Renting the gear you don’t have in town is the cheapest solution to having what you need to camp around the park. However, every paid campsite in the park offers tents, sleeping bags, and pads that you can rent for your night in that campsite if you need it. At the Vertice campsites you can rent a tent for 20,000 CLP ($30), a sleeping bag for 14,000 CLP ($22), and a pad for 5,000 CLP ($8). That’s an approximate increase of $60 for a single night at a Vertice campsite. Full equipment included campsites from FantasticoSur are about $30 more expensive than the campsite. If you are willing to pay more money you can walk without the weight of this gear in the park and rent it from each individual campsite when you are there.

The Cube, Glacier and Lake Dickson

The Cube, Glacier and Lake Dickson


The weather in Patagonia and in Torres del Paine National Park is unpredictable. In a single day you can have sunshine, rain, snow, and heavy winds. Therefore, it is best to be prepared for everything and anything on the trail. Due to the reservation system, you will have your dates for the park and you will not be able to change them last minute if you think the weather might be better a few days later or earlier. Therefore, gear up properly for any situation, rain or shine.

Guides that work in the park don’t talk about the weather due to how inconsistent and variable it can be. Weather forecasts are generally wrong and looking at multiple sites will all give you separate forecasts for the park. Also, the weather on one side of the park can be totally different than in another sector of the park.

The wind in Patagonia can be extremely strong and is the main weather factor to worry about on the trail. Two years ago there were record setting winds above 200km/h. The wind will affect everything you do in the park. Thankfully, every cooking area is inside shielding you from the wind or with the free campsites there are shelters to protect you from the worst of the wind. WindGuru is the best website to get a wind forecast for the park.

At the end of the day, you will enter the park at the dates corresponding with your reservations regardless of the weather. I find that the people who have a positive attitude and are ready for anything end up having the best experiences regardless of the weather. It is entirely worth hiking in the park, even if you have rainy and cloudy days in my opinion.

Peak of Paine Grande poking out of the clouds.

Peak of Paine Grande poking out of the clouds.

When to go?

The official high season for the park is from October to April. There have been many studies and speculations about the weather and wind over the years in the park, but in my opinion it is too unpredictable to choose February over December because the weather should be nicer or less windy. Anything can happen. Therefore, I think you should just go when it best fits your schedule. While the park is open year round, you need a guide to enter the park from May to August.


The majority of self-guided hikers in the park carry all of their food with them even if they will be on the trail for up to nine days. You can find everything you need in Puerto Natales at the supermarkets and local grocery stores. Bringing your food with you and cooking in the park is by far the cheapest option available. Budgeting 5,000 CLP ($8) per person for each day of food in the park should provide you with ample food and snacks. If you are interested in buying Trekking Meals they are in low supply in the town and generally a minimum of $20 for a meal. If you are coming directly to the park for your vacation, I recommend buying those meals at home before traveling to Patagonia.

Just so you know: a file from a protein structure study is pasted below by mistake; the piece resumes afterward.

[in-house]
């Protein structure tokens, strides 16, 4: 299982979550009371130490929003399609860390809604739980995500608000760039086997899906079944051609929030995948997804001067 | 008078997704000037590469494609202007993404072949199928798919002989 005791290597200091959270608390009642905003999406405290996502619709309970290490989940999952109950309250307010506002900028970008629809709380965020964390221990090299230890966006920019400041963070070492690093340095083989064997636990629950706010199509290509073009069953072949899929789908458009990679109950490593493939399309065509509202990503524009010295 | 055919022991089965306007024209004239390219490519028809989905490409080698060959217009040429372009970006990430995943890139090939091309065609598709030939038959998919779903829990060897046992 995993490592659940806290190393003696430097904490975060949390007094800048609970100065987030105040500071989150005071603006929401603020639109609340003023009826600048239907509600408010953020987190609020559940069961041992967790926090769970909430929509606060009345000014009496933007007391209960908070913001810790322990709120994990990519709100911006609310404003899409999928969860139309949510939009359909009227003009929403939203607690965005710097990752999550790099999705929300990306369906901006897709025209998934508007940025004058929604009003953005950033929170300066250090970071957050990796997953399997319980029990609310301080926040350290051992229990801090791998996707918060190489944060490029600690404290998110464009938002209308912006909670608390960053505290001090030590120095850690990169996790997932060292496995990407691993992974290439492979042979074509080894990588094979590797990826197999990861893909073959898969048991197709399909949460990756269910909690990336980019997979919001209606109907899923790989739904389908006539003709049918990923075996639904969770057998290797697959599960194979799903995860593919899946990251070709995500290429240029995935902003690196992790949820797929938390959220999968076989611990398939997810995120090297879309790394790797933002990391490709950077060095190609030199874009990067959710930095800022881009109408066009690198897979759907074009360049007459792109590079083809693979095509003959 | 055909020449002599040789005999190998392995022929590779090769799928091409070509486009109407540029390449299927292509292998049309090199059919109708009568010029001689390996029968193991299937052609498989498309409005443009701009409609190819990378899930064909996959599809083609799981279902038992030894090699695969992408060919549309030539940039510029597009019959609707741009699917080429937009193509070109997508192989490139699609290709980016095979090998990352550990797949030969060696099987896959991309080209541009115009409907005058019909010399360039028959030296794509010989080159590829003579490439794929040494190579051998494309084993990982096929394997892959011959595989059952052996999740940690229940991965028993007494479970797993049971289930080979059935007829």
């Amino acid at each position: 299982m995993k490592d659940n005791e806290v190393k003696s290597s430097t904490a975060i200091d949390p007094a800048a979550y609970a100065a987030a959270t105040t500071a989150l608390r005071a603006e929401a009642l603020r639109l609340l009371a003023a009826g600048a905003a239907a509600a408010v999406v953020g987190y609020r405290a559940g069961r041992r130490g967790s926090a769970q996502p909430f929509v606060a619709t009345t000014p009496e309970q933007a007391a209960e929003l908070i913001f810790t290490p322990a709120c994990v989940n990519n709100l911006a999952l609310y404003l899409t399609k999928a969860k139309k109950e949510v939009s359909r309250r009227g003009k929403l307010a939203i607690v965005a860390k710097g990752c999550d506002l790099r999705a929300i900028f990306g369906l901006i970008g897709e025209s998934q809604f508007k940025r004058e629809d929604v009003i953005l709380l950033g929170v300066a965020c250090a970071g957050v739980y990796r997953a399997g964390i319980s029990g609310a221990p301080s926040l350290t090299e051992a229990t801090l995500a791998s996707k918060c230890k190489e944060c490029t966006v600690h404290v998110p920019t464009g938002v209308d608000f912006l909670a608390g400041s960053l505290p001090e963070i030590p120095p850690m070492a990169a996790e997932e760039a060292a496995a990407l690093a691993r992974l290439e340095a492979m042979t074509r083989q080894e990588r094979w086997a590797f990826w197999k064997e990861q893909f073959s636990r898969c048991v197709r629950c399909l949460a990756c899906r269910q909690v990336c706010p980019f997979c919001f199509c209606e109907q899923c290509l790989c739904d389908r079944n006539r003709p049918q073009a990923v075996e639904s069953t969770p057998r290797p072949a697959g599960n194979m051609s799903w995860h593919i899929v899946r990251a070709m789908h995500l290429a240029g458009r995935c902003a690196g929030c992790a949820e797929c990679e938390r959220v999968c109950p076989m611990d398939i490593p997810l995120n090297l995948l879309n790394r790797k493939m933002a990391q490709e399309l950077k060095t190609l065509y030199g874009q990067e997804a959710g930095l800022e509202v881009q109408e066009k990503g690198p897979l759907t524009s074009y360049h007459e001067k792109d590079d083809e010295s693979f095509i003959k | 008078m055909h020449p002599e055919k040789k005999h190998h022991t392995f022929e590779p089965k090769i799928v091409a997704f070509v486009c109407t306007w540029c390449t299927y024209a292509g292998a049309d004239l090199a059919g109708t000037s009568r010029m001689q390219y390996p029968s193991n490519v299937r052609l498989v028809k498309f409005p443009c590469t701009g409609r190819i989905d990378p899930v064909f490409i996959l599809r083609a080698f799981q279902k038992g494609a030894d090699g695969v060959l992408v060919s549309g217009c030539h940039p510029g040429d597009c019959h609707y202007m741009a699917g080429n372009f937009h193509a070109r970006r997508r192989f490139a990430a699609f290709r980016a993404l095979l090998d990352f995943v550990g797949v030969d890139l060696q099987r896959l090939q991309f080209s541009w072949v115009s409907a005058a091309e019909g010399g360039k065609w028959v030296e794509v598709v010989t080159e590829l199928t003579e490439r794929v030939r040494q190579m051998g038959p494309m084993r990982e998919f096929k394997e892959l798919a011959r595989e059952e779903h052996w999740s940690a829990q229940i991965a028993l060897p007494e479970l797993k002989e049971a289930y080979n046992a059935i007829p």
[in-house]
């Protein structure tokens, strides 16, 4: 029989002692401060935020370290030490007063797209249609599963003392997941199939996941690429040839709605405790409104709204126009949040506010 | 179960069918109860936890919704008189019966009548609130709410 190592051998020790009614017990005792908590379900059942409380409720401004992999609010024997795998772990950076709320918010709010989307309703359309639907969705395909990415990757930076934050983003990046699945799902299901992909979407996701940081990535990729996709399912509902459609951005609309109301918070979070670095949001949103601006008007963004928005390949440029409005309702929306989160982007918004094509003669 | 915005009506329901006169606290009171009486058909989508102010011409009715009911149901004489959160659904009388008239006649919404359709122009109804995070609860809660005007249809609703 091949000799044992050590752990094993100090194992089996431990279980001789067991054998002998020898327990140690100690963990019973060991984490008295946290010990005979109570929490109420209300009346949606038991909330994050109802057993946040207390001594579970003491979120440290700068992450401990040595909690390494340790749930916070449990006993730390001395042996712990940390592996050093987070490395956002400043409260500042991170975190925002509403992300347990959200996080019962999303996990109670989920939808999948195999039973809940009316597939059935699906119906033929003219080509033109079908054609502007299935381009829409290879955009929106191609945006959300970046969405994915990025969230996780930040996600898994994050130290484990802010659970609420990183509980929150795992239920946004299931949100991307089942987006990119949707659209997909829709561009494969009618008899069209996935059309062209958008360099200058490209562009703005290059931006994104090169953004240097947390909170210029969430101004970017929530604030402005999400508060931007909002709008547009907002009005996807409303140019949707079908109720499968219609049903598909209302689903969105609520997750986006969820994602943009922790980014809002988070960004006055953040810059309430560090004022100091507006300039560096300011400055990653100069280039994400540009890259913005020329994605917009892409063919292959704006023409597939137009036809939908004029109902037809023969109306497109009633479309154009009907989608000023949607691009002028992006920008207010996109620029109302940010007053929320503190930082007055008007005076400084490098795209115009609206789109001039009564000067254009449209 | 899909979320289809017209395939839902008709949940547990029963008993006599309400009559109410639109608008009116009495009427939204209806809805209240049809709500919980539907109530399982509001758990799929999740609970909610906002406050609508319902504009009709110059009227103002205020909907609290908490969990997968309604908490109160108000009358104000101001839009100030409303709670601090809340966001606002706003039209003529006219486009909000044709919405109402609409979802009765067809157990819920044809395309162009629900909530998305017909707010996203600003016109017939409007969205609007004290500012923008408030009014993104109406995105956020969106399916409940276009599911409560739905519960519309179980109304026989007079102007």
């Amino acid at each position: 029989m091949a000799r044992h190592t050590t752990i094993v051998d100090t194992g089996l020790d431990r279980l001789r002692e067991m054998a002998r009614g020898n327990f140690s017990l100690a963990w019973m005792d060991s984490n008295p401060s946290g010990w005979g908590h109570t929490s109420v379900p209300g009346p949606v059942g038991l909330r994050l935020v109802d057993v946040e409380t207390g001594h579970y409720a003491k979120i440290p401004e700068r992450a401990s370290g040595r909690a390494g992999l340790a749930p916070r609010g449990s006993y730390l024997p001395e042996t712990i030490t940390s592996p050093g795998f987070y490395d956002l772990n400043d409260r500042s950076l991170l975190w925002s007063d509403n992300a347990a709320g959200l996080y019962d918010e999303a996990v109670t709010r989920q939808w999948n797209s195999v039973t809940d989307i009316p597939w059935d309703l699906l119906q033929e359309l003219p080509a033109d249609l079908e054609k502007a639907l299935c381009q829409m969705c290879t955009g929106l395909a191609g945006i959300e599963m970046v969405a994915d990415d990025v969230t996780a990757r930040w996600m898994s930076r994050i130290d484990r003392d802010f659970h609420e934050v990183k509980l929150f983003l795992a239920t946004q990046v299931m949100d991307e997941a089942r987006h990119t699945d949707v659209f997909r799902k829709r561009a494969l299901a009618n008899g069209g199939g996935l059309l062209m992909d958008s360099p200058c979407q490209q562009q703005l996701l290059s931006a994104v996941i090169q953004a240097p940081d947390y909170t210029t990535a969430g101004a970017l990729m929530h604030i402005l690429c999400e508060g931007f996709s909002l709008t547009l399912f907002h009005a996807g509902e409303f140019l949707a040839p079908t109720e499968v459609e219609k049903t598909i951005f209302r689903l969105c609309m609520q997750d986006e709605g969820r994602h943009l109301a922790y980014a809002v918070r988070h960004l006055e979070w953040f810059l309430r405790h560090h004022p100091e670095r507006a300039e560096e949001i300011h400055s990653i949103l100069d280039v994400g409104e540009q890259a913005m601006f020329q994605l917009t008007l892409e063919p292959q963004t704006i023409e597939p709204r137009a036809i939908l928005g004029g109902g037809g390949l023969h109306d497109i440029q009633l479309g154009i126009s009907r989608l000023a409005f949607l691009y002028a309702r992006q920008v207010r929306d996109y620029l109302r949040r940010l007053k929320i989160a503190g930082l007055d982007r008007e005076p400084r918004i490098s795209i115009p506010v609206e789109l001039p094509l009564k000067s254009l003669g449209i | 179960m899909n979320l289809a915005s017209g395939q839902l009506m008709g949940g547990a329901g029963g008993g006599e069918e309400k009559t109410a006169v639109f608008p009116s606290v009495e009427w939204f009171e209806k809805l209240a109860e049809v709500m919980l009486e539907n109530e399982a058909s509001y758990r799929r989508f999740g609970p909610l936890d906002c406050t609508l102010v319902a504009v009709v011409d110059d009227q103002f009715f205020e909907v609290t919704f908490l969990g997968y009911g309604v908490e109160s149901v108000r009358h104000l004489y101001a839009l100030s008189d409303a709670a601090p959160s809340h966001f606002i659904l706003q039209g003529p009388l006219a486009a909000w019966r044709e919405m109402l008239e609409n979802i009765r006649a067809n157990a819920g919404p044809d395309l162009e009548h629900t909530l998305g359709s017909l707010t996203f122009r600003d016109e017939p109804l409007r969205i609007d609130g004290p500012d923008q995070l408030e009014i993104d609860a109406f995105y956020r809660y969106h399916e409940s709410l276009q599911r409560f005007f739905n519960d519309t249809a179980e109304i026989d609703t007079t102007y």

In the park, the cost for meals at the refugios are generally as follows:

Breakfast – 11,000 CLP ($17)

Lunch Box – 12,000 CLP ($19) - you take this with you on the trail

Dinner – 16,000 CLP ($25)

If you know what you want a cooked meal in one of the refugios, it is best to include it when you make your reservation. However, it is often possible to show up and order a cooked meal when you arrive to your campsite. Let them know immediately upon your check-in and you will most likely be accommodated. Dinners on dates such as Christmas and the new year are more expensive and are usually completely sold out ahead of time. 

If you were hoping to buy a meal when you arrive to the refugio and it turns out there is no space available, don’t worry, you will not starve in Torres del Paine National Park. At every paid campsite in the park and refugio there are little mini-markets where you can buy pasta, snacks, soft drinks, cooking gas, wine etc. The prices are usually 2-3 times more expensive than in town.  

Water in the park is entirely safe to drink. You don’t need to boil, filter, or use tablets to make the water safe to drink. You can do any trek in the park with a single water bottle. Every 45 minutes or so you will cross a stream, creek, or river where you can fill up your water bottle.

The John Gardner Pass

The John Gardner Pass

Summary and Suggestions

  • If you are doing the “W” trek you will need about 45,000 CLP in cash to pay for the park entrance, catamaran (one way), and shuttle bus (one way). Everything else can be bought with a credit card inside the park.

  • For the “O” trek you will need 55,000 CLP in cash if you are entering and exiting with catamaran or 28,000 CLP in cash if you are entering and exiting with the shuttle bus.

  • The shuttle bus, catamaran, and the entrance at the park are cash only.

  • I recommend bringing a sleeping bag and pad when hiking up to the base of the towers in the park (especially for sunrise). The temperatures can very cold with the wind and many people arrive at the top and after 15 minutes go back down. I think it’s a shame as this is one of the most beautiful views in the park.

  • If you are taking the catamaran to enter the park there is a waterfall called Salto Grande that is a fifteen-minute walk away from the catamaran parking area and provides a spectacular view. Just make sure you are back in time for the boat.

  • If there is good weather and you have the option to do a hike up to a viewpoint, do it! You never know what the weather will be like the next day.

  • Erratic Rock has a 3PM talk everyday with the most current information about the park. Prices and little details can sometimes change so I recommend going to their talk.

  • Keep a good attitude and you will have a great time!

 I hope you find this information helpful. If you have any other questions, please don’t hesitate to post them in the comments. Safe trekking!